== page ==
On 11 March, the OECD Working Group on Bribery, of which Canada is a member, wrote to the Canadian government outlining its concerns about potential political interference in the case, and saying that it would "closely monitor investigations into the SNC-Lavalin affair by the House of Commons justice committee and the federal ethics commissioner". The Working Group did clarify it had no reason to doubt the approach the Canadian government is taking, and noted Canada's willingness to keep it fully informed of the proceedings at its next meeting in June 2019.[67][68]

On 18 March, Trudeau announced that Anne McLellan would serve as a Special Advisor on whether a single minister should continue to hold the positions of Minister of Justice and Attorney General, as well as analyzing the current roles, policies and practices when interacting with the Attorney General. McLellan is to provide independent recommendations to the Prime Minister by 30 June 2019.[69][70]

Following the 19 March Justice Committee meeting, opposition parties asked the House of Commons Ethics Committee to launch its own investigation into the affair, starting by calling Wilson-Raybould to testify by no later than March 27. This motion is likely to be defeated, as the Liberals are a majority of votes on the committee.[47][71]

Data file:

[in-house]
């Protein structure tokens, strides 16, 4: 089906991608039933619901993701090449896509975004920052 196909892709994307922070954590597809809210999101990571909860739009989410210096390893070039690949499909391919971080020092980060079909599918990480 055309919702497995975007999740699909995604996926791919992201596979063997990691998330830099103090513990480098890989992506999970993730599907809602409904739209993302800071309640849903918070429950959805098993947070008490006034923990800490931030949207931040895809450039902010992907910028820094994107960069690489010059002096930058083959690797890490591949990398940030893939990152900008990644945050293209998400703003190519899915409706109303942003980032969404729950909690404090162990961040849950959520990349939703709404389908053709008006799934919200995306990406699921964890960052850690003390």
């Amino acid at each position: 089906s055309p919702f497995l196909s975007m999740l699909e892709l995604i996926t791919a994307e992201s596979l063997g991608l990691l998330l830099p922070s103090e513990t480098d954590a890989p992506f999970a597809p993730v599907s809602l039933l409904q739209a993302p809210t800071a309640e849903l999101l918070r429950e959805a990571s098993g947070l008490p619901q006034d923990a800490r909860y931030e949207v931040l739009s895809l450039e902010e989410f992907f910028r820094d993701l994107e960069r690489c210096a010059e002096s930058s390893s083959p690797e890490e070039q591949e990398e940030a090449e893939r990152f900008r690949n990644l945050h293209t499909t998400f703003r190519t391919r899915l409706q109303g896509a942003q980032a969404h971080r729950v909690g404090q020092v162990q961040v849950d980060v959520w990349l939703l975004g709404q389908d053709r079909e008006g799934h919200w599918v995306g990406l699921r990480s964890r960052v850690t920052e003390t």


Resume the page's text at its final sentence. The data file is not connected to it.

On 20 March, the CEO of SNC-Lavalin, Neil Bruce, claimed in an interview with The Globe and Mail that the company was "fully reformed" and "does not understand why it was not given a deal." Bruce stated that Canadians had appeared to have "given up" on SNC-Lavalin and asserted that the general public doesn't understand the potential economic consequences of a 10-year ban on federal contracts. He said that "Nobody appears to give a crap about whether we fail or not in Canada."[72]


Gerald Butts denied that Wilson-Raybould had been pressured but resigned from his position on 18 February, claiming that the accusation that he had pressured Wilson-Raybould was distracting from the work of the PMO.[73]

Jane Philpott, the President of the Treasury Board, resigned from her post in Trudeau's cabinet on 4 March. In her statement she said that she had "lost confidence in how the government has dealt with this matter and in how it has responded to the issues raised."[74] Philpott was considered to be one of Trudeau's most trusted ministers.[75][76]

Michael Wernick announced on 18 March that he would be retiring ahead of schedule from his position as the Clerk of the Privy Council and Secretary to Cabinet "due to recent events,"[77] namely the erosion of trust and being seen as partisan which would affect the civil service as a whole and cast serious doubt on his position should an opposition party form the next government.[78]

See also[edit]